Low Dimensional Electron Systems
Coordinators: Herbert Abraham Fertig, Dongning Sheng, Kun Yang
Scientific Advisors: Sankar Das Sarma, James P. Eisenstein, Amir Yacoby
Condensed matter in low dimensions often unlocks physics that is inaccessible or non-existent in three dimensions. Moreover, some of the most important practical advances in materials physics in the last decade involve semiconductors of low-dimensionality and/or small structure at the nanometer scale. Specific examples include: interaction-driven 2D metal-insulator transitions, Abelian and (possibly) non-Abelian fractional quantum Hall effects, fractional quantum Hall edge states, electron-electron and electron-hole bilayers, Wigner crystallization (and other charge density wave states) in high or zero magnetic field, Luttinger liquid physics in quantum wires and carbon nanotubes, possible ferromagnetic phases and phase transitions in one- and two-dimensions, novel interaction physics in quantum dots like the Kondo effect, and, very recently, the realization of Dirac fermions in graphene. Some of these systems have much in common with dilute atomic gases that can be confined in low-dimensional and/or optical lattice geometries.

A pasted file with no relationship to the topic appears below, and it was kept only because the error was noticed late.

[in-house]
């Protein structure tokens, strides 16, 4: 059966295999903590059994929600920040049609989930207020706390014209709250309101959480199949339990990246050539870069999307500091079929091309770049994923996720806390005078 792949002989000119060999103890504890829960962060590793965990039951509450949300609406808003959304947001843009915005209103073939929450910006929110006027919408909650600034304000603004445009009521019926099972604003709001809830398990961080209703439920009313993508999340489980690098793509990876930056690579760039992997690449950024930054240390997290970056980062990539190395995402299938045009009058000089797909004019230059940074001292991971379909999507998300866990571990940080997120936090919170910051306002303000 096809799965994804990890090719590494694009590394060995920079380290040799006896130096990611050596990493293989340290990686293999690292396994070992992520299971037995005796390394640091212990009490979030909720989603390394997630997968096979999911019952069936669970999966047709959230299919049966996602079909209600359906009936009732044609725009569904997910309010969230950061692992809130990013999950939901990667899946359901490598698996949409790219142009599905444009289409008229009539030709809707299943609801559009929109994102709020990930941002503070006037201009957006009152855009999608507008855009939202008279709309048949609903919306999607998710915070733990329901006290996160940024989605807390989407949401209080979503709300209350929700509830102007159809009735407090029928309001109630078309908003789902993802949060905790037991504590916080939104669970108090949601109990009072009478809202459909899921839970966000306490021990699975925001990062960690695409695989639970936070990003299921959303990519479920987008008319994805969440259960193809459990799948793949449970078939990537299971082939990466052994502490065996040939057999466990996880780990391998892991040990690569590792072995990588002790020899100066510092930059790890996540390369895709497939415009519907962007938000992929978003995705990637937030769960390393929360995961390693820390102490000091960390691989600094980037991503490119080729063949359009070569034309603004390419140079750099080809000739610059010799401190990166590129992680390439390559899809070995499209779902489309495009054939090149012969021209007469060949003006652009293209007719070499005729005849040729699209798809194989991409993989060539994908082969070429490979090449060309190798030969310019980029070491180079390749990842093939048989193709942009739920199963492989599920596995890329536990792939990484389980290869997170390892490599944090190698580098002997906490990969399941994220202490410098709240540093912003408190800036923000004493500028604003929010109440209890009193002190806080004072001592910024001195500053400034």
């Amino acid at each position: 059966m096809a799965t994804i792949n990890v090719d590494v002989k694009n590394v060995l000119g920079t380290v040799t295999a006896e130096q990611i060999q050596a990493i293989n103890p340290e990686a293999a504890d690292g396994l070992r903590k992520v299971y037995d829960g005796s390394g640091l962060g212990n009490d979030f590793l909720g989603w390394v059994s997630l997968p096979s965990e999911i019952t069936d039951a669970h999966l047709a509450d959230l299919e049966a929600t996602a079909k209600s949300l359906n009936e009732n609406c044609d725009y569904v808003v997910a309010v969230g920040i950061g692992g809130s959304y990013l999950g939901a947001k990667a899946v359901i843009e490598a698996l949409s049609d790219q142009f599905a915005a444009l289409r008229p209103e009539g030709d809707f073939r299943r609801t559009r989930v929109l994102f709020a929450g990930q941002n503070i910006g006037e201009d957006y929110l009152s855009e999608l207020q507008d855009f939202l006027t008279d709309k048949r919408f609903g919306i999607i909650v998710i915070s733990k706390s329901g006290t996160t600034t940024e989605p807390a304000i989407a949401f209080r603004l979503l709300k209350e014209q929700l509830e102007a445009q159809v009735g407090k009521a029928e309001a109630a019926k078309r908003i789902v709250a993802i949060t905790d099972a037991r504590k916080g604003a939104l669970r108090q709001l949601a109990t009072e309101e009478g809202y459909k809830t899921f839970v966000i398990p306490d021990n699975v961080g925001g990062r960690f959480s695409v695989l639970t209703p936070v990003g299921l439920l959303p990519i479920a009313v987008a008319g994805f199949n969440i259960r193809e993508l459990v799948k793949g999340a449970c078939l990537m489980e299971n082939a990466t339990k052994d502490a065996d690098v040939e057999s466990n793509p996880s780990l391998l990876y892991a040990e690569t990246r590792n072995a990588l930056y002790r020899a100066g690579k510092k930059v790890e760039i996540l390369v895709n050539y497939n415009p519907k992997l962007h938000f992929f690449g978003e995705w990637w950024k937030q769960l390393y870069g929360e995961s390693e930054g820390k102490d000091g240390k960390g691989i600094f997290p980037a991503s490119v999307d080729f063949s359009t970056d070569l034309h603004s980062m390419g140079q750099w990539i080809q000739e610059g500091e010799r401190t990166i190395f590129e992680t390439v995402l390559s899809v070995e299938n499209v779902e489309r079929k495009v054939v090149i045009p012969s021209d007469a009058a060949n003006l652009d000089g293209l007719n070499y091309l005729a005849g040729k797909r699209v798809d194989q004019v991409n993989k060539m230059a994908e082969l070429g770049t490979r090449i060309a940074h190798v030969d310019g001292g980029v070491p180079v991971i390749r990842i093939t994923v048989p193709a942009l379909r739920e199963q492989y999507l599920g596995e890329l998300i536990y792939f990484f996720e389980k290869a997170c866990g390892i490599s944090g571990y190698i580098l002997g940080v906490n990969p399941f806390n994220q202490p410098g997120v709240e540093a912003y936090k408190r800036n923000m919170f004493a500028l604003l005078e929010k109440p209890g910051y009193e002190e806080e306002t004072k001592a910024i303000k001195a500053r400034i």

The goal of this program is to bring together experimentalists and theorists working on various aspects of low-dimensional electron systems and their analogs, to facilitate their communication and interaction, to work toward a full understanding of the various ways that electrons organize themselves in such systems, and to explore the possibility of unexpected collective quantum phases emerging in such systems.
In association with this program, there will be a conference scheduled for the week of Feb 23-27, 2009, with the title New Directions in Low-Dimensional Electron Systems. See the conference page for further information.
The week of April 13-17 will focus on the experimental and theoretical status of research on graphene, for which Sankar das Sarma is the primary coordinator.